★★★★ DVD: BEACH RATS Limbo over an uneasy Brooklyn summer, from an American indie director to watch
Beach Rats is a film that has “indie” etched in its bones. The second feature from Brooklyn-born Eliza Hittman, it was made with support from New York's independent outfit Cinereach, and went through development at the Sundance Labs. Appropriately, it took that festival's Best Feature Director award last year.
It’s strong on the kind of atmosphere that might easily float into nowhere, but is backed up by a striking performance from British newcomer Harris Dickinson that holds the attention in the subtlest ways. Dickinson plays 19-year-old Frankie, who’s on the cusp of adulthood and apparently coasting through an idle summer in the company of friends. An encounter at the Coney Island fireworks introduces him to Simone (Madeline Weinstein, pictured below, with Dickinson), and initiates a tentative, on-off interaction that also never quite gets anywhere.
But underneath such surfaces the young man's world is considerably darker, reflected in the fact that his father is in the last throes of cancer; he’s dying at home, grief and tension hanging in the air. And Frankie is in the course of discovering his identity, tentatively exploring gay contact websites. But Hittman resists driving Beach Rats in any more standard coming-out narrative direction: rather her concern is with Frankie’s state of increasingly uneasy limbo, emotions suppressed until they come close to crisis in late overlaps with external circumstances.
Hittman talks, in one of the two short interview extracts that come as extras on this release, of her attempt to get into the mind of a teenager pressured by expectations and circumstances (her first film, It Felt Like Love, was a story of female adolescence, so this is both new and familiar territory for her). Frankie’s reticence and uncertainty – “I don’t really know what I like” is a phrase he repeats through the film – means that the changes and charges of emotion are shown in the smallest of gestures.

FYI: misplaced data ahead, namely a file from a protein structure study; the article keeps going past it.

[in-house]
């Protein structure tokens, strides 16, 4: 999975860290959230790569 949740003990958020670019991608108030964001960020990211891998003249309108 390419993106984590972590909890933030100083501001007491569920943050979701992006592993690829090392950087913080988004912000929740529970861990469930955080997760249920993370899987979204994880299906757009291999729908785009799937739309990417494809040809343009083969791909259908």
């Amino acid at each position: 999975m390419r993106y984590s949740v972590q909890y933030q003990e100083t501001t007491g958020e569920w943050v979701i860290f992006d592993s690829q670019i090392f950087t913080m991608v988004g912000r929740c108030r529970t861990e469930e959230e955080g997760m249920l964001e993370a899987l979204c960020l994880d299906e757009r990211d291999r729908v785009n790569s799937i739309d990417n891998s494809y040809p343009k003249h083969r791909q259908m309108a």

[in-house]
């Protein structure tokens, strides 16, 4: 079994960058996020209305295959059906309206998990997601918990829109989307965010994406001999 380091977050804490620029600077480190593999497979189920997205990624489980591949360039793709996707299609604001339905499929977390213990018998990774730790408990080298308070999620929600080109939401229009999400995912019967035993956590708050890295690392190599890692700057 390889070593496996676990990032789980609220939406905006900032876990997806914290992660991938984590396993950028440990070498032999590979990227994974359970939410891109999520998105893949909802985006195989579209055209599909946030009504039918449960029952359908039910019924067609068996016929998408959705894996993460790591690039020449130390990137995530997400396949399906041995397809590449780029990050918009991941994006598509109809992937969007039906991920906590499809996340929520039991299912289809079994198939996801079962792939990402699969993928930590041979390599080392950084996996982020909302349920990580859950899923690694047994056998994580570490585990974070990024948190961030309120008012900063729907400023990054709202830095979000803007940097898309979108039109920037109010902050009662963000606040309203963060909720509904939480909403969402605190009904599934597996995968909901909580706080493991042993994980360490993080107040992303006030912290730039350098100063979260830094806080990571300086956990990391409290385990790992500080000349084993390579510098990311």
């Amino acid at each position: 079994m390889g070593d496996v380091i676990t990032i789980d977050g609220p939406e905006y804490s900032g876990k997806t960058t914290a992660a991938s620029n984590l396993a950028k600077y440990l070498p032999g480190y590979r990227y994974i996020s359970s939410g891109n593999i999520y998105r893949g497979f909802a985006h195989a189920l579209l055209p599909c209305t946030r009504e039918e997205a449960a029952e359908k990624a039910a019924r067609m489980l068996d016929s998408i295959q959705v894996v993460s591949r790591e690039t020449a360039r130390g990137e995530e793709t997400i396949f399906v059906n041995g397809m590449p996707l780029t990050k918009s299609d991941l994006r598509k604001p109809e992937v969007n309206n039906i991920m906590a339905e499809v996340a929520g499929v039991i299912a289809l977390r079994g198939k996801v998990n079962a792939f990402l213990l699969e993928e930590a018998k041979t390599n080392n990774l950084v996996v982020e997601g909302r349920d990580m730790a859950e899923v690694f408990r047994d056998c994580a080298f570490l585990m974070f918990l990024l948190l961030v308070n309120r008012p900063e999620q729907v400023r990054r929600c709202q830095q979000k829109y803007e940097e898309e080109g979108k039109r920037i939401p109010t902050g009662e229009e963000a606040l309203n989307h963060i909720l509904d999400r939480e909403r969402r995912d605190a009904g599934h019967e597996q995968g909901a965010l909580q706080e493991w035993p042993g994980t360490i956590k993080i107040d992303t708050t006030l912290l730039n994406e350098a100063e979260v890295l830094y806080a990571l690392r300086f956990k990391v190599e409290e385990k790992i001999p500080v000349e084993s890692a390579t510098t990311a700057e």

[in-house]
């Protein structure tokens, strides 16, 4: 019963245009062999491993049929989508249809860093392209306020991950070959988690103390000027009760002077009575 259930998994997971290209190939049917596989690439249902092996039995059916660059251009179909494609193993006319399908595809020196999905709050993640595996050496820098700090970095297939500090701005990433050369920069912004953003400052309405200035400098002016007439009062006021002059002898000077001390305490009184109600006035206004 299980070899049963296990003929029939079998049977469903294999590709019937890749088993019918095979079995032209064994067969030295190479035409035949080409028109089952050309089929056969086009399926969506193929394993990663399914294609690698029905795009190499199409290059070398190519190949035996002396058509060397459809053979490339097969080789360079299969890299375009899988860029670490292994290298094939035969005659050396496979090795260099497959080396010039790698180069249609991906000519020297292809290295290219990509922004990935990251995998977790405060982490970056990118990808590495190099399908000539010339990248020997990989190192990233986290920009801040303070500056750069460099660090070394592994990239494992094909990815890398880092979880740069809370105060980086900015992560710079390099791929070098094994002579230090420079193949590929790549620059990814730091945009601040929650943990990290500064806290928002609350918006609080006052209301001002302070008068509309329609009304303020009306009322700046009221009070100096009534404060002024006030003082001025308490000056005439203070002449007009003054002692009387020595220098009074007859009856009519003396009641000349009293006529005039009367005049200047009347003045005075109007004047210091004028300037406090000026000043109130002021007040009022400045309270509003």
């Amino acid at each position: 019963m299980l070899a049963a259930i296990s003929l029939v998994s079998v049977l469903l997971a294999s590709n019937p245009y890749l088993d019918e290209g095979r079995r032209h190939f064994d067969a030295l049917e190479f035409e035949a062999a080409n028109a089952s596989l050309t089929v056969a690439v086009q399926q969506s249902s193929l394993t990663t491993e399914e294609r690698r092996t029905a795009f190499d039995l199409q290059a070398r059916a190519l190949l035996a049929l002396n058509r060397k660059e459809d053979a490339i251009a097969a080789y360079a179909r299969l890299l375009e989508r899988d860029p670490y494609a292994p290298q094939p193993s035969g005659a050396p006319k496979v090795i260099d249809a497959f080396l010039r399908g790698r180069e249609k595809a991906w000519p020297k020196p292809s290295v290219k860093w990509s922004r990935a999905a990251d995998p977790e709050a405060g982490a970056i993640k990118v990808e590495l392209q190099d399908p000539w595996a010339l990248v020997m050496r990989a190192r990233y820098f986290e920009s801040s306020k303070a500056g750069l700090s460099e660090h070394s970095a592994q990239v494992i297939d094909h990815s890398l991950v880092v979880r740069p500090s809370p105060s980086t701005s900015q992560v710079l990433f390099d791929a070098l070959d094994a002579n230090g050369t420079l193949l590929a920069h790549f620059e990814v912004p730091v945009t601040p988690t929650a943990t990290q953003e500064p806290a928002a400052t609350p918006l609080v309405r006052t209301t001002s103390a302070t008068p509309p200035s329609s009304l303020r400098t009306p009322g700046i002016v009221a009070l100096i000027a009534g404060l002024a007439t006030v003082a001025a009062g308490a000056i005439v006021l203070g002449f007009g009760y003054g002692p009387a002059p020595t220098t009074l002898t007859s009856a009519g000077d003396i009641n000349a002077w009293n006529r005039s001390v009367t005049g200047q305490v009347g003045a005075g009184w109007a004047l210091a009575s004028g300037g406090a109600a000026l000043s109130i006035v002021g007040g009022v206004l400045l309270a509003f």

Dickinson’s striking features are richly expressive of such nuances, and they are beautifully caught by French cinematographer Hélène Louvart’s subtle textures, which also capture the languid summertime atmosphere of the remoter edges of Brooklyn (it’s the director's home territory, very different from the trendier neighbourhoods of the borough we are more used to on screen). The film seems somehow removed from time (no mobile phones), and Hittman creates the fabric of its world beautifully. She draws absolutely natural performances from a mainly non-professional cast – Frankie’s three beach-side companions, as well as his younger sister (Nicole Flyus) – and a deeply insightful role from Kate Hodge as his mother.
It’s a world in which no one intends wrong, but things go wrong. Frankie himself acutely realises his own shortcomings, but the director isn’t interested in judging him. No doubt he will one day reach resolution of some sort, but for now Hittman is honest enough not to suggest answers. Expect to hear much more both of her, and of her star.
Overleaf: watch the trailer for Beach Rats